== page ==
UGA’s Creative Writing Program to host a range of readings in May

ATHENS, Ga. – The University of Georgia’s Creative Writing Program will host a number of readings on campus in the coming two weeks. All readings will begin at 4:30 p.m. in room 265 of Park Hall.

A new poetry magazine titled Skein will be launched on Monday, May 12. At least a dozen contributors to the first issue will read poems from the magazine; the readings will be followed by a light reception. Founded and edited by UGA undergraduate Seth Parker, Skein is an artfully produced magazine devoted to poets who live or have recently read in Athens. Contributors to the first issue include undergraduate and graduate students at UGA, UGA alumni, UGA faculty, local poets and such recent visiting writers as Tomaz Salamun, Ethan Paquin, Joshua Beckman and Matthew Rohrer. The first issue of Skein is limited to a print run of 100 copies, each with its own hand-printed cover design. An issue costs $5. This event is free and open to the public.

Novelist Philip Lee Williams will read from his work on Tuesday, May 13. The reading is free and open to the public. Williams is the author of eight novels and two works of non-fiction, most recently the novel, The True and Authentic History of Jenny Dorset. He received the Townsend Prize for fiction and was named Georgia Author of the Year in Fiction. Williams is an adjunct faculty member in creative writing and is director of public relations for the Franklin College of Arts and Sciences.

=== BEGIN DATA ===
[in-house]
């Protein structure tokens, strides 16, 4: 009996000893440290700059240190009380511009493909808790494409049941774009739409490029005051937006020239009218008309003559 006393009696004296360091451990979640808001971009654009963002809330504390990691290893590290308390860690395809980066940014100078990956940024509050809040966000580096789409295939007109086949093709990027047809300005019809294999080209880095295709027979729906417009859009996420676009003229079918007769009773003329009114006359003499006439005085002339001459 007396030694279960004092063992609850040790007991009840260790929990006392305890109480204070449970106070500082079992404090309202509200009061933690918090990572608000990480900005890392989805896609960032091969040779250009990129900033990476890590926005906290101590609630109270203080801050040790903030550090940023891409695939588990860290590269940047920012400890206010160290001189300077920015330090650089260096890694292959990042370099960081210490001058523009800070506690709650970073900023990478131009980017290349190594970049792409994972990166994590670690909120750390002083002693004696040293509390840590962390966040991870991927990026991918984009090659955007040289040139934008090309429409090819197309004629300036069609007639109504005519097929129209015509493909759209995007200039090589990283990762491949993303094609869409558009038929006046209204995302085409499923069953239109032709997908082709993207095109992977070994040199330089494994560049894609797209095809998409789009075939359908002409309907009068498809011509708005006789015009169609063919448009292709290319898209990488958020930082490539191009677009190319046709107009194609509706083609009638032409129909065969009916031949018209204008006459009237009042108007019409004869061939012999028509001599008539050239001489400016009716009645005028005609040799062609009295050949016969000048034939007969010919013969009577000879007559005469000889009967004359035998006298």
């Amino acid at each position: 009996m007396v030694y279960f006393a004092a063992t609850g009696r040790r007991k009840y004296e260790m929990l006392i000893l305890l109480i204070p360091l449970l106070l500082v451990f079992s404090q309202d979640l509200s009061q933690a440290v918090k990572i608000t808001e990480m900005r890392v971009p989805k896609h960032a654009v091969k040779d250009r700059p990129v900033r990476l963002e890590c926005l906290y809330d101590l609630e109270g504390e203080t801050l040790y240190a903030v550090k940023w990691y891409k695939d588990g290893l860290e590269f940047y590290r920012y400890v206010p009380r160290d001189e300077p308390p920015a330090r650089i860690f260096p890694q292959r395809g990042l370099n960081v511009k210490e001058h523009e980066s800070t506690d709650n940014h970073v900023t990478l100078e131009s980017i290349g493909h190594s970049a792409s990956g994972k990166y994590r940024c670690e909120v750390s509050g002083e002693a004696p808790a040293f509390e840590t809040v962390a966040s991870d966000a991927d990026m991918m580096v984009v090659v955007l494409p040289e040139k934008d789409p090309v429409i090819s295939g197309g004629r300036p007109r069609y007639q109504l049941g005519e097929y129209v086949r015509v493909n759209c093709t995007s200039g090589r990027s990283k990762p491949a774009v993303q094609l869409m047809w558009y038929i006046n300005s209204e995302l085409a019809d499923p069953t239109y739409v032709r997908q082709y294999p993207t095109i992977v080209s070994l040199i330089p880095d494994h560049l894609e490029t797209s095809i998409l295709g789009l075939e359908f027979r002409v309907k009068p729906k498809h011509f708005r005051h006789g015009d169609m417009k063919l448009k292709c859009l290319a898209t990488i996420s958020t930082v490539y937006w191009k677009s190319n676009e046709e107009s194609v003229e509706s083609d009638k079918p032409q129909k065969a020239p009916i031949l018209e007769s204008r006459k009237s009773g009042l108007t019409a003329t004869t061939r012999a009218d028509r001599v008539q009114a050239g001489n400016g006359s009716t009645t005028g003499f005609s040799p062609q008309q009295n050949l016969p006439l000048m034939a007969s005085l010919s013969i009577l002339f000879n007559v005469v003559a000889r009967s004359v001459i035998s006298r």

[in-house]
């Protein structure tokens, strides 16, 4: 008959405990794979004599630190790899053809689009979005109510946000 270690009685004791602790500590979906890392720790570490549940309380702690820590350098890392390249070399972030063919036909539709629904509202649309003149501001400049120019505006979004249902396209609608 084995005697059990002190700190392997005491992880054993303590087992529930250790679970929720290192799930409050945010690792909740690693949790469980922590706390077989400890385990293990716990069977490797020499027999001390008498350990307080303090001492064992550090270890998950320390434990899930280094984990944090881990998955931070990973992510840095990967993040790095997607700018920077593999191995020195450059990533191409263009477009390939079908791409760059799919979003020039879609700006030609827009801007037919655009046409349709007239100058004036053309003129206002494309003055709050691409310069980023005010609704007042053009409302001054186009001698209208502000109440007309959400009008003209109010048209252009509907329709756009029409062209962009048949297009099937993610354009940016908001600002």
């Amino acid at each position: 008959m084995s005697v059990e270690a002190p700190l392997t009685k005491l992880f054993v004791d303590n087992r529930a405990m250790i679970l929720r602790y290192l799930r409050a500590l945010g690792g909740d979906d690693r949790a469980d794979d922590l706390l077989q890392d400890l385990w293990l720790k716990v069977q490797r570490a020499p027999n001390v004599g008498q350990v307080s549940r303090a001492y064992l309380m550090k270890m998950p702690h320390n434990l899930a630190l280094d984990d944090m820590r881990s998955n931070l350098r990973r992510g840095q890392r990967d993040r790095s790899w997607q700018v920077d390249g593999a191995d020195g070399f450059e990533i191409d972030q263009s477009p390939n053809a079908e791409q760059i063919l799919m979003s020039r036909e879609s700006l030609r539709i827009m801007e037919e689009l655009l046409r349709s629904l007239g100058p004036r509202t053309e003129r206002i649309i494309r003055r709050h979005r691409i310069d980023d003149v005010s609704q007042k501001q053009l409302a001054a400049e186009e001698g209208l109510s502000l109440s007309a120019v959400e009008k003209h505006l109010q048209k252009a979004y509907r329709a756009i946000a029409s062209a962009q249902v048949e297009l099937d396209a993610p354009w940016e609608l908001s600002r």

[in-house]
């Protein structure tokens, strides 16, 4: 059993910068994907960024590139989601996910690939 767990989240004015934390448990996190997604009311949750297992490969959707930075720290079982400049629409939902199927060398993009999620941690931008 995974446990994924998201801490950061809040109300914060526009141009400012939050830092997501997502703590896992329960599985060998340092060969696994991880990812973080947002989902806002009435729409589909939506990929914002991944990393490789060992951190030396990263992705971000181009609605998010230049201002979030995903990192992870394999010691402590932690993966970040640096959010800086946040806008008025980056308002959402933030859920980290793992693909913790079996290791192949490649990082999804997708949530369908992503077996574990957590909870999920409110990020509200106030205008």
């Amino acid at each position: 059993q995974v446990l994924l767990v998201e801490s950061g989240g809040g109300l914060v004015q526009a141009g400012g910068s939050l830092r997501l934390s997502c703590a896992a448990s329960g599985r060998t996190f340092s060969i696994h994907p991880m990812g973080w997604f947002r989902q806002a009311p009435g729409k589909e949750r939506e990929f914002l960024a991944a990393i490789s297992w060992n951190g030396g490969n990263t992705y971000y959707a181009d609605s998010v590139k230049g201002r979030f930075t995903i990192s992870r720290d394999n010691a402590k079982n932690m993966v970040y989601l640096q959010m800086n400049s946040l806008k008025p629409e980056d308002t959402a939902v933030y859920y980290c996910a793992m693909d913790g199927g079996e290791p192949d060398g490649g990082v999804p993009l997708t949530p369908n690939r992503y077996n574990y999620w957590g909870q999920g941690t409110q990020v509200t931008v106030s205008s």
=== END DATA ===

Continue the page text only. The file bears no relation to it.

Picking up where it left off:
Athens-based performance artist and writer Tara Rebele will perform her “And I’m Not Jenny” series on Wednesday, May 14. Admission is $5. “And I’m Not Jenny” is a series of monologues by women who are not Jenny talking about their experiences not being Jenny. Rebele has performed selections from the series in many places around the country, including San Francisco, Seattle, Atlanta and Boston. Her performance texts have been published in How2 and Slope. She is a member of the Warehouse Collective and of ICE (Institute for Creative Exploration). For more information, visit www.tararebele.com.

Tomaz Salamun, Slovenia’s foremost living poet, will read from his work on Thursday, May 15. Admission is $5. Salamun has published twenty-six books of poetry, which have been translated into almost every European language. His collections in English include Feast and The Four Questions of Melancholy: New and Selected Poems, which the New Yorker called “playful and brooding, meditative and declamatory, these poems affirm Salamun’s status as a major Central European poet.” Many of Salamun’s poems acknowledge the turmoil in the former Republic of Yugoslavia. The Kirkus Reviews call Salamun “a wry fantasist with the surrealist gift for striking unlikely juxtapositions, his best work shows flashes of a sardonic, almost caustic wit. Until recently, Salamun was the cultural attaché to the Slovenian Consulate General in New York City. He lives in Ljubljana.